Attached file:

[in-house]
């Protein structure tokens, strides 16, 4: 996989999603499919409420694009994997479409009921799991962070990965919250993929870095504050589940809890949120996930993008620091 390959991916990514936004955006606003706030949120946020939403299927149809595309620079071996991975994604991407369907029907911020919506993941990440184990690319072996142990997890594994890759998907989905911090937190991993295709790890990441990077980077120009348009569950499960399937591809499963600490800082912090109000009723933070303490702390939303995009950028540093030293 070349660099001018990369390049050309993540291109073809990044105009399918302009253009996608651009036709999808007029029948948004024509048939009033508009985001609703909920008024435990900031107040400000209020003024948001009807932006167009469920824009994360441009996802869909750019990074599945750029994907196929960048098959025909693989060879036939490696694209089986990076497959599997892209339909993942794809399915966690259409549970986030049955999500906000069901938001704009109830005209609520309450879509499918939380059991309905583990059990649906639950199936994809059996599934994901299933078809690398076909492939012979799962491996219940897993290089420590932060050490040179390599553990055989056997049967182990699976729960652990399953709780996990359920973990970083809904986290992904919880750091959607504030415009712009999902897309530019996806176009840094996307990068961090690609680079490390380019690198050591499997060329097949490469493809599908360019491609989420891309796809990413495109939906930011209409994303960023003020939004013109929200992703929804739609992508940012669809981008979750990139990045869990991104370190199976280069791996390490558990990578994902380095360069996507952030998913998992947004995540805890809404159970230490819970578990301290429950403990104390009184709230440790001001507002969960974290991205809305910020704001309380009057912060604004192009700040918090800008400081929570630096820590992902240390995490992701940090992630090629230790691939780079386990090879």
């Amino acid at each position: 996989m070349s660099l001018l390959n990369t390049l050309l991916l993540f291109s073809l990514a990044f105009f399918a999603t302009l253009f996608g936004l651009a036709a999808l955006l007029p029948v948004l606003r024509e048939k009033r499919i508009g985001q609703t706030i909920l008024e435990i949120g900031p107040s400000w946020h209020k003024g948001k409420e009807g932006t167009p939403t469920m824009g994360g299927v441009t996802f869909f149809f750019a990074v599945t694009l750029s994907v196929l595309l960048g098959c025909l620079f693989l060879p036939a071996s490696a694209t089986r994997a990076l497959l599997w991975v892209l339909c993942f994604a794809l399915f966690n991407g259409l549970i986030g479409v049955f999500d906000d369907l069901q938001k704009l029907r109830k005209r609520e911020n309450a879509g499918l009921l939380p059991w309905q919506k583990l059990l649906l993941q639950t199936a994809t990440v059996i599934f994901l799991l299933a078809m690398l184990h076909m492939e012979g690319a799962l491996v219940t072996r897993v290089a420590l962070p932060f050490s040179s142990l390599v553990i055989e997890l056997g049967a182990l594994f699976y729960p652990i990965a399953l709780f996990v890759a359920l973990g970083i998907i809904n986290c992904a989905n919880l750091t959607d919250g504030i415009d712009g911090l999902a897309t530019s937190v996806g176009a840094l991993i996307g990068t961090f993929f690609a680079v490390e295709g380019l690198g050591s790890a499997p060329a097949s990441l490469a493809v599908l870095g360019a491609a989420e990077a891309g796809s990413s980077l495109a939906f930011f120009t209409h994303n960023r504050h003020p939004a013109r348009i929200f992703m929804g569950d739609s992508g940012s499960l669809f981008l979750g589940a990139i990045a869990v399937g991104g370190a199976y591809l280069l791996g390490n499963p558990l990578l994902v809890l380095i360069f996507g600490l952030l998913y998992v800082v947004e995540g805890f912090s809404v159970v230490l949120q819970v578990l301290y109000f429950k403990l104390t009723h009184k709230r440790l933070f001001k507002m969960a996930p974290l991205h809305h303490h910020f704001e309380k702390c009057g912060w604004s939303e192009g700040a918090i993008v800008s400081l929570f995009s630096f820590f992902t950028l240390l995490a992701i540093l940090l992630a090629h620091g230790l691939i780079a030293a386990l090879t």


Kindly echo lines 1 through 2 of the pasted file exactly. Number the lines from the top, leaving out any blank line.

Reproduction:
[in-house]
């Protein structure tokens, strides 16, 4: 996989999603499919409420694009994997479409009921799991962070990965919250993929870095504050589940809890949120996930993008620091 390959991916990514936004955006606003706030949120946020939403299927149809595309620079071996991975994604991407369907029907911020919506993941990440184990690319072996142990997890594994890759998907989905911090937190991993295709790890990441990077980077120009348009569950499960399937591809499963600490800082912090109000009723933070303490702390939303995009950028540093030293 070349660099001018990369390049050309993540291109073809990044105009399918302009253009996608651009036709999808007029029948948004024509048939009033508009985001609703909920008024435990900031107040400000209020003024948001009807932006167009469920824009994360441009996802869909750019990074599945750029994907196929960048098959025909693989060879036939490696694209089986990076497959599997892209339909993942794809399915966690259409549970986030049955999500906000069901938001704009109830005209609520309450879509499918939380059991309905583990059990649906639950199936994809059996599934994901299933078809690398076909492939012979799962491996219940897993290089420590932060050490040179390599553990055989056997049967182990699976729960652990399953709780996990359920973990970083809904986290992904919880750091959607504030415009712009999902897309530019996806176009840094996307990068961090690609680079490390380019690198050591499997060329097949490469493809599908360019491609989420891309796809990413495109939906930011209409994303960023003020939004013109929200992703929804739609992508940012669809981008979750990139990045869990991104370190199976280069791996390490558990990578994902380095360069996507952030998913998992947004995540805890809404159970230490819970578990301290429950403990104390009184709230440790001001507002969960974290991205809305910020704001309380009057912060604004192009700040918090800008400081929570630096820590992902240390995490992701940090992630090629230790691939780079386990090879």